This course is a detailed survey of optimization. Topics are mainly covered from a computational perspective, but theoretical issues are also addressed. Special emphasis will be put on scalable methods with applications in machine learning, model fitting, and image processing. There are no formal pre-requisites for this course, however students should have a strong background in applied mathematics (especially linear algebra) and computer programming.
Computational topics will include gradient methods, stochastic methods, Bayesian methods, splitting methods, interior point methods, linear programming, and methods for large matrices. Theoretical topics will include convex analysis, duality, rates of convergence, and advanced topics in linear algebra. Homework assignments will require both mathematical work on paper and implementation of algorithms.
Communications and questions for this course will be managed through the course slack channel. You can join the channel here.
Lectures will take place over zoom. The link for the lectures will be communicated through slack.
|When: TuTh 11:00pm - 12:15pm||Where: online|
|Instructor: Tom Goldstein||Office Hours: Th 12:15-1:30pm, Iribe 4212|
|TA: Manli Shu||Office Hours: TBDemail@example.com|
|TA: Amin Ghiasi||Office Hours: TBDfirstname.lastname@example.org|
Final Exam: TBD
Coursework & grading
Homework will be assigned approximately once per week. Homework assignments will consist of both programming exercises and theoretical problem sets. Programming assignments will be cumulative - you will need the results of early assignments to complete assignments that are given later in the course. The completed homework assignments you turn in must represent your own work.
The approximate grade breakdown of the course will be
- 50% homework
- 25% midterm exam
- 25% final exam.
I reserve the right to change the relative weighting of homework/exams at any time. Furthermore, because this course has gone online, the structure of exams will be quite different than we’ve had in the past and I’m still looking into different options.
Note: This is a PhD qualifying course for computer science.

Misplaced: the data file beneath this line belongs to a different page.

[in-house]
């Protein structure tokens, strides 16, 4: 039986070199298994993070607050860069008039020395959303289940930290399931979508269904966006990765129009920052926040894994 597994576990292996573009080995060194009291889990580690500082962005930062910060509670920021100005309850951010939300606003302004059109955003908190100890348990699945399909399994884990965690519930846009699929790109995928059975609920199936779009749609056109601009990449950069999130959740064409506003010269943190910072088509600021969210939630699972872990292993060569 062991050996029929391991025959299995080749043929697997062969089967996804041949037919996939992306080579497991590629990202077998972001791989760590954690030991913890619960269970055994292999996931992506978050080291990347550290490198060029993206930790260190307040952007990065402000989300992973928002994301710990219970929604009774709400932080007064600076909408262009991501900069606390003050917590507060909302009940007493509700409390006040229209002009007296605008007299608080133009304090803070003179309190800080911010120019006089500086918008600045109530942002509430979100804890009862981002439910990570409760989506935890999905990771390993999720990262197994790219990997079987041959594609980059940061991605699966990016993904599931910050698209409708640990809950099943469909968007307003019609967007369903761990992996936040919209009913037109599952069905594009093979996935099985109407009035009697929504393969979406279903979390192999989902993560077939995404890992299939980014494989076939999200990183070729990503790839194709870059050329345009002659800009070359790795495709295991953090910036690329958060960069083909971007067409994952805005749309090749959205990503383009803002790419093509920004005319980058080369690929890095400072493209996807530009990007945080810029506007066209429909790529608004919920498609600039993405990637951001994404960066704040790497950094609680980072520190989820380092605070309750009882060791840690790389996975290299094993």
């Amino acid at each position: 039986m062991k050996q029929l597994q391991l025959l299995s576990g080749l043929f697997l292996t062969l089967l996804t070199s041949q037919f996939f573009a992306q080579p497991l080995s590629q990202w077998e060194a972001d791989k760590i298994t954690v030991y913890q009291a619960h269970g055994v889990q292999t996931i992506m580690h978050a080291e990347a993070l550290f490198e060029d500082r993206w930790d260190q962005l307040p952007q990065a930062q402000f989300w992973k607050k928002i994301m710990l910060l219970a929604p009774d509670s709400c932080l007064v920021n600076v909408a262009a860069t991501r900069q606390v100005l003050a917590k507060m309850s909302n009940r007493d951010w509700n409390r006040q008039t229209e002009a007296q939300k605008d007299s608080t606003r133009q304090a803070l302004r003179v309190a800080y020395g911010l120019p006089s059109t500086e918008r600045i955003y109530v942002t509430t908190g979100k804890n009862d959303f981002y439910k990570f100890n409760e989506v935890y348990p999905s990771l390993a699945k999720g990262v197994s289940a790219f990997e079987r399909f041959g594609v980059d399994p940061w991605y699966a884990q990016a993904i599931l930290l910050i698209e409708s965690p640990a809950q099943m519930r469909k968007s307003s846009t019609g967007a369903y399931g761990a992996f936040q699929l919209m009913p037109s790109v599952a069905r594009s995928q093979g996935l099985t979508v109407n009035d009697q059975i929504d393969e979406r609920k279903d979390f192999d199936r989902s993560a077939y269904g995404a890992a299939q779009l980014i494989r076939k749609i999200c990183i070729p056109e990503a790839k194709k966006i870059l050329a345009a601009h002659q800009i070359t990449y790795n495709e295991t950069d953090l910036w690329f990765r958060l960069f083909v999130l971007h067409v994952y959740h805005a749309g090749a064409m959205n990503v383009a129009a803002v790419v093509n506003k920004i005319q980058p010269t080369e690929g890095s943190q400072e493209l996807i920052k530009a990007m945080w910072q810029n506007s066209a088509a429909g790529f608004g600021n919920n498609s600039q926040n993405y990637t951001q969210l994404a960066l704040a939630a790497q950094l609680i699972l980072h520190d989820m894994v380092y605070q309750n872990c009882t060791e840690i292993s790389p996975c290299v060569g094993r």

Assignments will be distributed as Jupyter notebooks using Python 3. If you’ve never used notebooks before, you can find a tutorial here. For each assignment, you’ll turn in both a notebook, and a PDF of your completed notebook.
Homework will be turned in using Elms/Canvas. Follow this link to Elms, and then look for the course page after logging in.
Homework 1: Linear algebra review (Due Tues Feb 9)
Homework 2: More linear algebra (Due Wed Feb 24)
Homework 3: Gradients (Due Thurs March 4)
For this assignment, you’ll need to download the notebook importer, and place it in the same folder as the notebook.
Homework 4: PySmorch (Due Fri March 12th) Solutions
For this assignment, you’ll need the notebook importer, and also this utility script.
Homework 5: Convex Functions (Due Fri April 9th) Solutions
Homework 6: Gradient Methods and Duality
Solutions For this assignment, you’ll need the new version of the utility script.
Homework 7: Splitting
These slides evolve from year to year, sometimes dramatically. For this reason, slides might get updated shortly before or after a lecture.
Slides below have not been updated…
Linear Algebra Review
Convolutions and FFT
Machine learning basics
Neural Net Design
Lagrangian Methods Random topics | MCMC code example
Bonus lecture: generalization Semidefinite Programming
Interior Point Method
Book & Other Sources
All course materials are available for free online. Suggested reading material for various topics includes:
- Derivatives and gradients: Convex Optimization by Boyd and Vandenberghe, Appendix A
- Numerical Linear Algebra: Numerical Linear Algebra by Trefethen and Bau
- Randomized matrix factorizations: Finding Structure with Randomness
- L1 models and sparsity: Sparse modeling for Image and Vision Processing
- Convex functions and gradient methods: Convex Optimization by Boyd and Vandenberghe
- Line search methods: Chapter 3 of Nocedal and Wright
- Convergence rates for gradient methods: Optimal Rates in Convex Optimization
- Quasi-Newton methods: Chapter 3 of Nocedal and Wright
- Proximal methods: A Field Guide to Forward-Backward Splitting
- ADMM: Fast Alternating Direction Optimization Methods
- Consensus ADMM: Distributed Optimization and Statistical Learning
- Unwrapped ADMM: Unwrapping ADMM
- PDHG: Adaptive Primal-Dual Hybrid Gradient Methods
- SGD: Incremental Gradient, Subgradient, and Proximal Methods
- SGD convergence rates: Stochastic Gradient Descent for Non-Smooth Optimization
- Monte-Carlo: An Introduction to MCMC for Machine Learning
- Barrier Methods: Convex Optimization by Boyd and Vandenberghe, chapter 11
- Primal-Dual Interior Point Methods: Nocedal and Wright, chapter 14
- Interior Point Methods overview: IP methods: 25 years later
- Semi-definite programming: Vandenbergh and Boyd
- Metric learning: Distance Metric Learning for LMNN